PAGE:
The Trump administration on Wednesday suspended or terminated three agreements with Hong Kong covering extradition and tax exemptions, the latest in a series of U.S. moves in response to China’s imposition of strict national security laws over the former British territory.
“The Chinese Communist Party chose to crush the freedoms and autonomy of the people of Hong Kong,” Secretary of State Mike Pompeo tweeted.
The Chinese Communist Party chose to crush the freedoms and autonomy of the people of Hong Kong. Because of the CCP’s actions, we are terminating or suspending three of our bilateral agreements with the territory.
— Secretary Pompeo (@SecPompeo) August 19, 2020
President Donald Trump already had determined that Hong Kong was no longer eligible for the continued preferential treatment it enjoyed from the U.S.
“These steps underscore our deep concern regarding Beijing’s decision to impose the National Security Law, which has crushed the freedoms of the people of Hong Kong,” State Department spokeswoman Morgan Ortagus said in a statement.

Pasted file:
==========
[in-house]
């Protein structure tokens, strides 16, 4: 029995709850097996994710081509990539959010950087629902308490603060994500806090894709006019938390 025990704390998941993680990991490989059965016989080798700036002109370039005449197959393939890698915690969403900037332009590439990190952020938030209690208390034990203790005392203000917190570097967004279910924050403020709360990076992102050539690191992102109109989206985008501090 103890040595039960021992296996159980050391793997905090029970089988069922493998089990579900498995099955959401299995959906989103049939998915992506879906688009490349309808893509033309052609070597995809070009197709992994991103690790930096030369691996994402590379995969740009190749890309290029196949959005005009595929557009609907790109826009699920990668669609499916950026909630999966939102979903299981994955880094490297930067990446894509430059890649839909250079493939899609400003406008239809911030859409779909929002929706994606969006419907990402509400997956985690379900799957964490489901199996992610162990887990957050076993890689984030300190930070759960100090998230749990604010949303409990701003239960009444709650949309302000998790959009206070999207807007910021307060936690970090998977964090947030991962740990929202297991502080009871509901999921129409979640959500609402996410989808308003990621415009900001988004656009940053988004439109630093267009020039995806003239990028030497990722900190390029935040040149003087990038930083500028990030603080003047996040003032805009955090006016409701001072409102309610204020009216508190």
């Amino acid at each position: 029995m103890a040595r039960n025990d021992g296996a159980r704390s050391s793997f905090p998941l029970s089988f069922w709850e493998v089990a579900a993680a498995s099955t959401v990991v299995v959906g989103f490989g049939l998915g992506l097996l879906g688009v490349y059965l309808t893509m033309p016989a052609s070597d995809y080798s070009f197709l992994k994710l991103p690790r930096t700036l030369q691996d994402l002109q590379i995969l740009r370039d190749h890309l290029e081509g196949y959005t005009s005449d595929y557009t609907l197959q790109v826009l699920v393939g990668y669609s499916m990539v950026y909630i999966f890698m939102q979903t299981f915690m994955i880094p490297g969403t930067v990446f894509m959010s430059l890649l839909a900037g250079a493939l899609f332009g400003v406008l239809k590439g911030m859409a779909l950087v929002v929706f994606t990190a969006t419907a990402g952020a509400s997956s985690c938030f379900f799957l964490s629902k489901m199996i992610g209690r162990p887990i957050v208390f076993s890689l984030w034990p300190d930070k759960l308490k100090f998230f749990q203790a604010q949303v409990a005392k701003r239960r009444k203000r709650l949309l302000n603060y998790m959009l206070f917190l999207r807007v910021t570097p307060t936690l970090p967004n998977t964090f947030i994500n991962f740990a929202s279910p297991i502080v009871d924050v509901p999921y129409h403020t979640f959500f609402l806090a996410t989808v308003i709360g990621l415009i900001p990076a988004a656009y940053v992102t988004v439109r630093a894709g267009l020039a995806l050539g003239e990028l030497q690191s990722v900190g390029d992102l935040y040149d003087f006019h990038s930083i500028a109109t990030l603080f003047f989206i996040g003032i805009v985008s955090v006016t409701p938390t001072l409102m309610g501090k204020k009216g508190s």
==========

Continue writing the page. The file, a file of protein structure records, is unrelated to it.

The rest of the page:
She said Hong Kong authorities had been notified earlier Wednesday of the decisions that were the result of the Chinese Communist Party’s “drastic steps to erode the high degree of autonomy that Beijing itself promised” to Hong Kong.
Other Western nations have suspended their extradition treaties with Hong Kong as well.
The Trump administration has already acted to end special trade and commercial privileges that Hong Kong had enjoyed and has imposed sanctions on Hong Kong and Chinese officials involved in enforcing the new security law, including Hong Kong’s pro-China leader Carrie Lam.
Beijing had promised Hong Kong 50 years of a “one-country, two-systems” arrangement after the 1997 handover. The city enjoyed Western-style civil liberties, such as the right to public dissent, that are rarely allowed on the Chinese mainland and are now strictly limited.
“President Trump has made clear that the United States will, therefore, treat Hong Kong as ‘one country, one system’ and take action against individuals who have crushed the freedoms of the people of Hong Kong,” Ortagus said in the statement.
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